So, I would like to think that I have performed some mitzvot in my life and maybe even made a difference in someone’s life over the years. Tikva is in a whole different universe of mitzvah work. Let me explain.
The Ukrainian state orphanage/adoption system is a corrupt and failing enterprise (and that is being generous). As the Jewish community started to organize itself after the fall of the Soviet Union (Ukraine – as a country – is only 20 years old), it was clear that Jewish children needed to be rescued from these horrible institutions. And thus, Tikva was born.
Tikva takes in Jewish children off the streets, from hospitals, out of abusive homes – from anywhere really – and changes their lives. They run three homes – one for all children under the age of twelve and the older children are split into a boys’ home and a girls’ home. Only 10% of these kids are orphans in the truest sense of the word. The rest are called “social orphans.” They have been abandoned or their parents are incapable of caring for them. They are not adoptable because their parents have not formally renounced them. Further, the aforementioned agency which oversees adoption would place them in Ukrainian homes before letting them go to Jewish homes in other countries.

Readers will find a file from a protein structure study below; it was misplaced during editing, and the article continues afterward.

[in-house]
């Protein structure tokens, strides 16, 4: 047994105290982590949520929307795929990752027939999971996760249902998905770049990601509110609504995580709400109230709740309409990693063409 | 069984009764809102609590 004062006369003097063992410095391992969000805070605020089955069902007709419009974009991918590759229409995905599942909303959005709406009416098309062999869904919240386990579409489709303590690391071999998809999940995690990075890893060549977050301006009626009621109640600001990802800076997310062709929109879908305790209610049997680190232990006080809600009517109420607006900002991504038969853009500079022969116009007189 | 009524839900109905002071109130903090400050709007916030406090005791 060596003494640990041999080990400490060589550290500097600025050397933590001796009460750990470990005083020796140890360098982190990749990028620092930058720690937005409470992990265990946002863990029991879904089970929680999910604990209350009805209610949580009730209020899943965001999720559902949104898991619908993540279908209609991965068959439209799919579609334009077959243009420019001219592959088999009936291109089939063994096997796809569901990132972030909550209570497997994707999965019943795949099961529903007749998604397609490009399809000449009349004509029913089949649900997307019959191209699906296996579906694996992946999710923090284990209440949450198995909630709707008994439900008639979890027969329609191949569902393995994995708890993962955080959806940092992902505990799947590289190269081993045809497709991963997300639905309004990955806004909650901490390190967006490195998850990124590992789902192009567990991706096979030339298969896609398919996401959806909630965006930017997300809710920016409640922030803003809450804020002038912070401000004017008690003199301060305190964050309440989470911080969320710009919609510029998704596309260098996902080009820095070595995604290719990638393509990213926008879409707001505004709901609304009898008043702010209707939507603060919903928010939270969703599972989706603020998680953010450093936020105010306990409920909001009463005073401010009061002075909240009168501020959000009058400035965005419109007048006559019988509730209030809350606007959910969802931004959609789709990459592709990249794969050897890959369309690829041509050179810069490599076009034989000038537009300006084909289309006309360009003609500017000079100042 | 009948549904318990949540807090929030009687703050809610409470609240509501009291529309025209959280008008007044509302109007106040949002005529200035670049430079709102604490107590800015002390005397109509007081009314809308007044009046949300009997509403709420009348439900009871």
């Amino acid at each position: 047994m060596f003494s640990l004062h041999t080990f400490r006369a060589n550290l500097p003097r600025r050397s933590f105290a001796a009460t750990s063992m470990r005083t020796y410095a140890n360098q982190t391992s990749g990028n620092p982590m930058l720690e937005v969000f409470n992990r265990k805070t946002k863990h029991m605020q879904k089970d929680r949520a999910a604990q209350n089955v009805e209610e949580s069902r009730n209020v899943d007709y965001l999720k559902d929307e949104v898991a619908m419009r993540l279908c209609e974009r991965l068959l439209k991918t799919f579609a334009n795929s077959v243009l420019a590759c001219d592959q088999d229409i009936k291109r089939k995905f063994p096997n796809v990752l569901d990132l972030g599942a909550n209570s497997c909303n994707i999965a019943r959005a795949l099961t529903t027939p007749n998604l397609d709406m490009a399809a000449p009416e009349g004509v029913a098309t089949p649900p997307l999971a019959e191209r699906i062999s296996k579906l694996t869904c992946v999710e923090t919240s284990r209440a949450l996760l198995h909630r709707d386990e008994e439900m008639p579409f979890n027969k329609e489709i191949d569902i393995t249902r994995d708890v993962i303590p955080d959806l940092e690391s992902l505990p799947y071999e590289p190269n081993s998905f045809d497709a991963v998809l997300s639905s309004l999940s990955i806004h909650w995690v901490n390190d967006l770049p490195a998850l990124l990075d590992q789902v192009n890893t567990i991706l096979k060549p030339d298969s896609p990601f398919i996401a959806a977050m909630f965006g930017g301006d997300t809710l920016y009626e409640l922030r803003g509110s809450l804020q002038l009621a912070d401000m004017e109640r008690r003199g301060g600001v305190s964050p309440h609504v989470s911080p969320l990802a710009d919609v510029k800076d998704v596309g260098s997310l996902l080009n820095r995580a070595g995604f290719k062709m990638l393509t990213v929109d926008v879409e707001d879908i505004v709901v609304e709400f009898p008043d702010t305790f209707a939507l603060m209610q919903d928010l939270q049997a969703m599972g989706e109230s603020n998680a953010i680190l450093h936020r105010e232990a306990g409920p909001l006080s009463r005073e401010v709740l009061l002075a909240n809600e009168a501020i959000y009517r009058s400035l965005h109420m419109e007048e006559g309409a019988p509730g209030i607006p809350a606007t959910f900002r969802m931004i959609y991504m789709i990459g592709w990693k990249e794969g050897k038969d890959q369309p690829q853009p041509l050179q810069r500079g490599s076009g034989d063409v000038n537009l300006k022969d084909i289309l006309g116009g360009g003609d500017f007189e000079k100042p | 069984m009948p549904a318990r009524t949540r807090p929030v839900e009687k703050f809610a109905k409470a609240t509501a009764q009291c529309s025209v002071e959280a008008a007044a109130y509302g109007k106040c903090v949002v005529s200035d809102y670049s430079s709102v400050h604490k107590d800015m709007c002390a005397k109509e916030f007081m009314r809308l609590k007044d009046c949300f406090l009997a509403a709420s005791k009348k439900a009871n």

In addition, Tikva runs schools from kindergarten through high school – not only for the kids in their homes but also for kids in the community who are at risk. Great Metro West Federation has funded a really terrific computer lab for the boys’ school.
(Now, we have to fund one for the girls’ school too!!!)
If that were not enough, they now provide free university educations for Jewish students. I had dinner tonight with a group of Tikvah University students who are studying finance, management and education.
But, the most incredible part of the day was our visit to the home for the youngest children….
The kids were adorable and amazing. The staff was loving and incredible. We brought presents with us for the kids, but the truth is that they are no different than the kids under my own roof. All they wanted to do was play with my phone…..
The one boy in these pictures is named Nikolai. Before visiting the Children’s Home, our group got to meet his mother and grandmother in their home. I have to admit that I was shocked by the poverty and out of respect for them, I chose not to take any photos of them or their living conditions. But, when I met Nikolai at the Children’s Home, I realized how fortunate he is.
I am truly inspired by the work done here.